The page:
Apple's latest round of iPads had a bevy of observers connecting the dots and the company's intentions.
And why not? Apple is still driven by iPhone sales, but there are significant financial gains from its iPad franchise. While some folks were puzzled by the lack of a fingerprint sensor on the iPad, Apple did enough to ensure a strong upgrade cycle for its installed base.
Here's a look at five takeaways from Tuesday's unveiling.
Apple set the stage for an iPad Pro at some point. By adopting the "Air" naming convention for the iPad, Apple is signaling there could be a more power user pro version. Some analysts have speculated that an iPad Pro would include a keyboard cover as well as a 13-inch option.
The company knows the next battle is in the cloud. Free versions of software---Mavericks updates and applications such as iWork---are designed to encourage ecosystem usage. Not surprisingly, Apple's primary apps are heavily integrated with iCloud. Remember that the real battle between Apple, Microsoft, Amazon and Google takes place in the cloud.
Free applications like iWork are built for consumerization. Apple's move to launch new versions of iWork and iLife applications for free are Apple's way of showing that customers don't need Microsoft Office or a PC to be productive. Highlighting iWork's collaboration tools is defense against Google Apps. Consider iWork a subliminal consumerization message.
iOS and the Mac platforms continue to come together in baby steps. Deutsche Bank analyst Chris Whitmore said:
Apple continues to innovate in software by converging the look, feel and consistency of its Mac and iOS platforms and the interoperability between them (i.e. iCloud, keychain etc).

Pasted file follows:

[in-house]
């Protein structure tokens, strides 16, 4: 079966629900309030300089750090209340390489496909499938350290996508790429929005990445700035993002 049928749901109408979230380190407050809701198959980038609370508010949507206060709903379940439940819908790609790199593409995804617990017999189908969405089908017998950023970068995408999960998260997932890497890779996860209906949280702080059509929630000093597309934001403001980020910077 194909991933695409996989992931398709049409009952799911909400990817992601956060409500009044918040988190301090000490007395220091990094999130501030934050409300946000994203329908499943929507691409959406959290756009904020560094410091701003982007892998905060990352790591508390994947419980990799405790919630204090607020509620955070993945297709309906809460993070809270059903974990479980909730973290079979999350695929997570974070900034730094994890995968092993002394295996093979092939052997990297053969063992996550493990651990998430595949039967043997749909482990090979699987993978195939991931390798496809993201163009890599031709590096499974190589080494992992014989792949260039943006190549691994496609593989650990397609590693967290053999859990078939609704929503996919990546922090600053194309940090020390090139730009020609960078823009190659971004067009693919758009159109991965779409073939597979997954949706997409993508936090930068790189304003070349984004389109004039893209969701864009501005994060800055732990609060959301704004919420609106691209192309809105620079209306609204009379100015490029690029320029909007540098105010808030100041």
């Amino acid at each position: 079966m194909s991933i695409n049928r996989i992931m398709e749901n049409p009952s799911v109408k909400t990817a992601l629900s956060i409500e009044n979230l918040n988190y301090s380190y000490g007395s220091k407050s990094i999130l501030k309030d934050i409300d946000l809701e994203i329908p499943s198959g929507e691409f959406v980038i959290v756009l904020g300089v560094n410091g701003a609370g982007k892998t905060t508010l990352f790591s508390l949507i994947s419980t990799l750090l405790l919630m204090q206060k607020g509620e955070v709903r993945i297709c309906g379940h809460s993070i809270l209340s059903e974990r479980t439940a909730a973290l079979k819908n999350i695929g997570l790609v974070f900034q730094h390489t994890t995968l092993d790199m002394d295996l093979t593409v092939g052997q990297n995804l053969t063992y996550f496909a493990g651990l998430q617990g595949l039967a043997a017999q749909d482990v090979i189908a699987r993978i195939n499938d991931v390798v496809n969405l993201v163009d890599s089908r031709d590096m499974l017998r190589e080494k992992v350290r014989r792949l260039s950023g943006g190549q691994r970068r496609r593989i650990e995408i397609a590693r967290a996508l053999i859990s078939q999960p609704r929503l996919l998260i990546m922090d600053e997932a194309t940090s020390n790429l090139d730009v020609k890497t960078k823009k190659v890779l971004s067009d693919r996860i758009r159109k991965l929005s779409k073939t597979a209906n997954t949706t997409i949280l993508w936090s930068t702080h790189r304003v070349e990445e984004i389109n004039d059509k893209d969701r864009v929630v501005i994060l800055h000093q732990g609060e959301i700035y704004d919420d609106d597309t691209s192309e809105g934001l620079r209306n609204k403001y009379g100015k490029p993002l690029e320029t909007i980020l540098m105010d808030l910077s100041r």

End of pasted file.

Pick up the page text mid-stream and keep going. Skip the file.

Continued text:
There's an aggressive enterprise push by Apple on deck. Analysts such as Whitmore said Apple's iWork pricing strategy is designed to target the small business market. Whitmore added:
The SMB market segment traditionally has less legacy investment in prior Software platforms
and is likely to be receptive of this offering. Over time we view this strategy as a precursor for a more aggressive push into enterprise and sets the stage for a future ‘iPad Pro’ targeting the enterprise in the future.
Apple's iPad upgrade cycle will get a big assist from secondary markets and residual values of its devices. Cowen analyst Timothy Arcuri said:
Based on our research, Apple products generally have higher residual values than competitor products (for example a 1 year old iPad 4 still retains ~40-48% of its original value vs. competitors ~24-30%) which in term ultimately lowers the true cost to upgrade. For example, an iPad 4 user that wants to upgrade to the new iPad Air could sell their used device for ~$240-280 (to companies such as gazelle.com) and then purchase an iPad Air for $499-799 with a net out of pocket cost of ~$259-519.